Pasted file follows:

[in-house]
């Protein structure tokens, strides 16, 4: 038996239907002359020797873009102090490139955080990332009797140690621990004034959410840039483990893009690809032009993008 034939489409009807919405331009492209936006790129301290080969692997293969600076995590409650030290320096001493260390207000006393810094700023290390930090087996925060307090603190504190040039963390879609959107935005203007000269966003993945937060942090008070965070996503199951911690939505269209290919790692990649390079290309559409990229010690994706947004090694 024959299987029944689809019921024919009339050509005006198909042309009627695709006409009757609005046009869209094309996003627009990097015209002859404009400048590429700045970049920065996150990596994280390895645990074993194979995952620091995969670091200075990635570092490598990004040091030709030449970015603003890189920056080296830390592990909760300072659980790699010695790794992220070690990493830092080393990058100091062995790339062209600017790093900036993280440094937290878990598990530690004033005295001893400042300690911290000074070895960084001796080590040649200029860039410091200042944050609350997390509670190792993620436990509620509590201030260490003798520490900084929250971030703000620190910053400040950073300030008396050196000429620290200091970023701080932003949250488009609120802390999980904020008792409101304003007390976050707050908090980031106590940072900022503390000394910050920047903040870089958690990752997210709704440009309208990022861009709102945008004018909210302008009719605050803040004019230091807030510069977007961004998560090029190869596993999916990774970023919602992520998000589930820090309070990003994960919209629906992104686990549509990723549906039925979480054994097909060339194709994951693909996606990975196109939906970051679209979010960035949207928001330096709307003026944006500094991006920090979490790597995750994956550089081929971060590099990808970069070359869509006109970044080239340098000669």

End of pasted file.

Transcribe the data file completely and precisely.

[in-house]
């Protein structure tokens, strides 16, 4: 038996239907002359020797873009102090490139955080990332009797140690621990004034959410840039483990893009690809032009993008 034939489409009807919405331009492209936006790129301290080969692997293969600076995590409650030290320096001493260390207000006393810094700023290390930090087996925060307090603190504190040039963390879609959107935005203007000269966003993945937060942090008070965070996503199951911690939505269209290919790692990649390079290309559409990229010690994706947004090694 024959299987029944689809019921024919009339050509005006198909042309009627695709006409009757609005046009869209094309996003627009990097015209002859404009400048590429700045970049920065996150990596994280390895645990074993194979995952620091995969670091200075990635570092490598990004040091030709030449970015603003890189920056080296830390592990909760300072659980790699010695790794992220070690990493830092080393990058100091062995790339062209600017790093900036993280440094937290878990598990530690004033005295001893400042300690911290000074070895960084001796080590040649200029860039410091200042944050609350997390509670190792993620436990509620509590201030260490003798520490900084929250971030703000620190910053400040950073300030008396050196000429620290200091970023701080932003949250488009609120802390999980904020008792409101304003007390976050707050908090980031106590940072900022503390000394910050920047903040870089958690990752997210709704440009309208990022861009709102945008004018909210302008009719605050803040004019230091807030510069977007961004998560090029190869596993999916990774970023919602992520998000589930820090309070990003994960919209629906992104686990549509990723549906039925979480054994097909060339194709994951693909996606990975196109939906970051679209979010960035949207928001330096709307003026944006500094991006920090979490790597995750994956550089081929971060590099990808970069070359869509006109970044080239340098000669």